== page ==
Pakistani migrant Salman Khan, who was just 23-years-old, died while en route to Bulgaria late December last year. Sahin had helped Khan’s family locate and transfer his body back to Pakistan after receiving a desperate plea from the deceased’s mother.
The deputy minister recalled to Anadolu Agency how he had received a plea for help via social media from a Pakistani family on Dec. 28, 2016.
"It was a cry for help from a mother in Pakistan's Peshawar city, which is around 4,000 kilometers [2,485 miles] away from Turkey," Sahin said.
Manra, the mother of the deceased Pakistani man, begged him to find and deliver her son to her, whether dead or alive.
"It was the saddest letter I ever got," Sahin said.
After receiving the letter and a photo of the missing Khan, the deputy minister began necessary steps to trace him. He eventually learnt that the young Pakistani man had died under tragic circumstances.
"After Salman crossed the Bulgarian border, security forces arrested him, and later left him on the Turkish border in the freezing night after taking away his shoes," Sahin recalled.
The young Pakistani migrant had been forced to take shelter out in the open, where he later froze to death on Dec. 27, he added.
"It is just one out of the many tragedies experienced on the inhumane and cold borders of the West," Sahin said.
Khan's body, which had been found along the Turkish-Bulgarian border, was then brought to Turkey by Turkish authorities.
The deputy minister noted that Khan would have been buried at some unknown cemetery had his family not approached Turkey for help.
After an autopsy in Istanbul, Khan’s body was sent back home on Dec. 29 via a Turkish Airlines flight to the Pakistani capital Islamabad, where he was finally reunited with his mourning family.
Khan’s mother was full of gratitude and praise for Sahin, who helped her find closure in this sad tale.
“Allah took Salman from me, but gave me Ali [Sahin] instead," Khan’s mother told Sahin over the phone, the deputy minister recalled.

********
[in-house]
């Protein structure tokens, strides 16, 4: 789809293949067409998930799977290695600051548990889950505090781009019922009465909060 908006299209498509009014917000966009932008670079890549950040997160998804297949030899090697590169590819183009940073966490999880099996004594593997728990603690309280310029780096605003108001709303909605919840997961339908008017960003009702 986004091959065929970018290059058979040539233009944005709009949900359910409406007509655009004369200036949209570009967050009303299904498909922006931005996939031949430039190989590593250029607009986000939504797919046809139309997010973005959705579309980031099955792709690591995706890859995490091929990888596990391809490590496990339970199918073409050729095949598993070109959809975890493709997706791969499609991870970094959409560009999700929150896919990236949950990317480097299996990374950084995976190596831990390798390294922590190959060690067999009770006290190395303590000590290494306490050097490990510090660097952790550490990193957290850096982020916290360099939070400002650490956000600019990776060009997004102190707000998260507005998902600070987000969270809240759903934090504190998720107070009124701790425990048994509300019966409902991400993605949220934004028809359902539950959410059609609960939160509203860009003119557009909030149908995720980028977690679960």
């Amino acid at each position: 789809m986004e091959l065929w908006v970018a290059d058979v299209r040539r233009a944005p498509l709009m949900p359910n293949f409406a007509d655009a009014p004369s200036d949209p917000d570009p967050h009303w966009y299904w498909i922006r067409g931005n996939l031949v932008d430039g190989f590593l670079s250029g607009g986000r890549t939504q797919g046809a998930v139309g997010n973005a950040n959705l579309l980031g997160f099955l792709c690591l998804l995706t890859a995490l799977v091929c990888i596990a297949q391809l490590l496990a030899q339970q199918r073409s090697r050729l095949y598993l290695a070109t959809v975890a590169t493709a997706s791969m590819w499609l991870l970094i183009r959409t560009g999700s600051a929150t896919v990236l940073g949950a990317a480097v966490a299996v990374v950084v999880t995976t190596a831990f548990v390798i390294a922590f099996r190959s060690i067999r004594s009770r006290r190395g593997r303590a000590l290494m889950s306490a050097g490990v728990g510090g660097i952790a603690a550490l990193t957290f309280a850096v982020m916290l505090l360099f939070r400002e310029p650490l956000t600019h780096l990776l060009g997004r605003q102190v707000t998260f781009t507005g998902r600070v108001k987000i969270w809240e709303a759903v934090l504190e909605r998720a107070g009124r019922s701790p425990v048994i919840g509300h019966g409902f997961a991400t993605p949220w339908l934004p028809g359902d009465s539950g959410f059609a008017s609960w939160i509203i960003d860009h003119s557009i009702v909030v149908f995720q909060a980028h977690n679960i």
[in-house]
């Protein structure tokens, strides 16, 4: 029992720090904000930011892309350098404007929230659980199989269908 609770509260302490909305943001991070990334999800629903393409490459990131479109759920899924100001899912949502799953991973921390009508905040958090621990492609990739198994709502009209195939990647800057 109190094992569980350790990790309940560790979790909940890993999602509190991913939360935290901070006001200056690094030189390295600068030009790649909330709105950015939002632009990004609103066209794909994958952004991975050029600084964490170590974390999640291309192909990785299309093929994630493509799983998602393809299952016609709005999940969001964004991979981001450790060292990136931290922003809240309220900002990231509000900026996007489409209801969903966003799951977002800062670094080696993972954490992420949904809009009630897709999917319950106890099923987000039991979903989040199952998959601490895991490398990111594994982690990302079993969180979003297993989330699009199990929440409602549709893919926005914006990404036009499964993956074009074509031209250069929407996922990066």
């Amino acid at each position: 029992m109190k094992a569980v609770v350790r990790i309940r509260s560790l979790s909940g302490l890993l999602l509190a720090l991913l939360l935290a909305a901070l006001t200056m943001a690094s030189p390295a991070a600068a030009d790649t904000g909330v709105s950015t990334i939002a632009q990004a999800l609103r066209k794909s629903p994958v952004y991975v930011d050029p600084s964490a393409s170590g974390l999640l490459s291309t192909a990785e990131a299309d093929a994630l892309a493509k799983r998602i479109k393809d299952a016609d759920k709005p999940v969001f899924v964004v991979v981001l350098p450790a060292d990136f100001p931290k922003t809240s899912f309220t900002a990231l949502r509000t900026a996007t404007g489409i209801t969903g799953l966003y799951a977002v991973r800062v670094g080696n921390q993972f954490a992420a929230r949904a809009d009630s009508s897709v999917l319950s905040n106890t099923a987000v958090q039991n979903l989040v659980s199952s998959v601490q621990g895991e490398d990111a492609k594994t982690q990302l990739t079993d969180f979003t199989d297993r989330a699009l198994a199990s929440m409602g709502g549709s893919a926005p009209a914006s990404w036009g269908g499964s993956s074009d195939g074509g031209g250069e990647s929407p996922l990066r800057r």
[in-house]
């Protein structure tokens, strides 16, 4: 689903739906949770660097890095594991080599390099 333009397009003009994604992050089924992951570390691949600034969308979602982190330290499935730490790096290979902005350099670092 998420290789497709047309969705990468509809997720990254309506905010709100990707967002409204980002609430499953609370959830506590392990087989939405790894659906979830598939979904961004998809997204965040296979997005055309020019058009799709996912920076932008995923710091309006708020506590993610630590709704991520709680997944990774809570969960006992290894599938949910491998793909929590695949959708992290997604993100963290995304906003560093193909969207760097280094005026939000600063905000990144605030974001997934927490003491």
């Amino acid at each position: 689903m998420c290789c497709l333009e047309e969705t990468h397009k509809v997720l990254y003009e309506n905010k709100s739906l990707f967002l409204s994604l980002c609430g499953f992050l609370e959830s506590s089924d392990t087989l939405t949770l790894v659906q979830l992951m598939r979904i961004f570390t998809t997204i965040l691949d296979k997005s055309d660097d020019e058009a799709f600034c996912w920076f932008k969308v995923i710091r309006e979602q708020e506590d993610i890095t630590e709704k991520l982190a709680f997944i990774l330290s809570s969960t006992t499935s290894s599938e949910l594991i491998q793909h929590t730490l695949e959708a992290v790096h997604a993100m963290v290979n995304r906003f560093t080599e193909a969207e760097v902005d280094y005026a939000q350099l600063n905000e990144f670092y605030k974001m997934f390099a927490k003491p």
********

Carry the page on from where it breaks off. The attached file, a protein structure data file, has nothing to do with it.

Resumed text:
Khan's brother also told the deputy minister that his mother now considered him as her own son.
"We were eight brothers and sisters with Salman, and we are still eight with you," Sahin quoted Khan’s brother as telling him.
Sahin later also sent Khan’s mother a bouquet of flowers with a card that read: "From your Turkish son."
Ever since word about Sahin’s act of kindness got known, messages of love and support have been pouring out on social media for the deputy minister and Turkey.
One Twitter user wrote to him: "Salute you Sir. Not only the mother of Salman but all the mothers and sisters of Pakistan pray for you."
Another tweeted: "Respected @AliSahin501 Just now I came to know through media about the way U dealt & cared the body of Salman. You R great. I salute U."
The deputy minister said he was now planning to visit Pakistan "as soon as possible" and visit Khan’s family, and also pay his respects at the cemetery where the young man was eventually laid to rest.
Sahin is a well-known figure and widely respected among the Pakistani community in Turkey and abroad. The deputy minister had graduated from Pakistan's Karachi University and also speaks the language Urdu.
About young men in the East going to the West for better opportunities, Sahin said it only reflected "a natural drift towards their own wealth which was exploited in Asia, Middle East, and Africa for hundreds of years.
"They are just looking for the freedom, justice, and wealth stolen from them."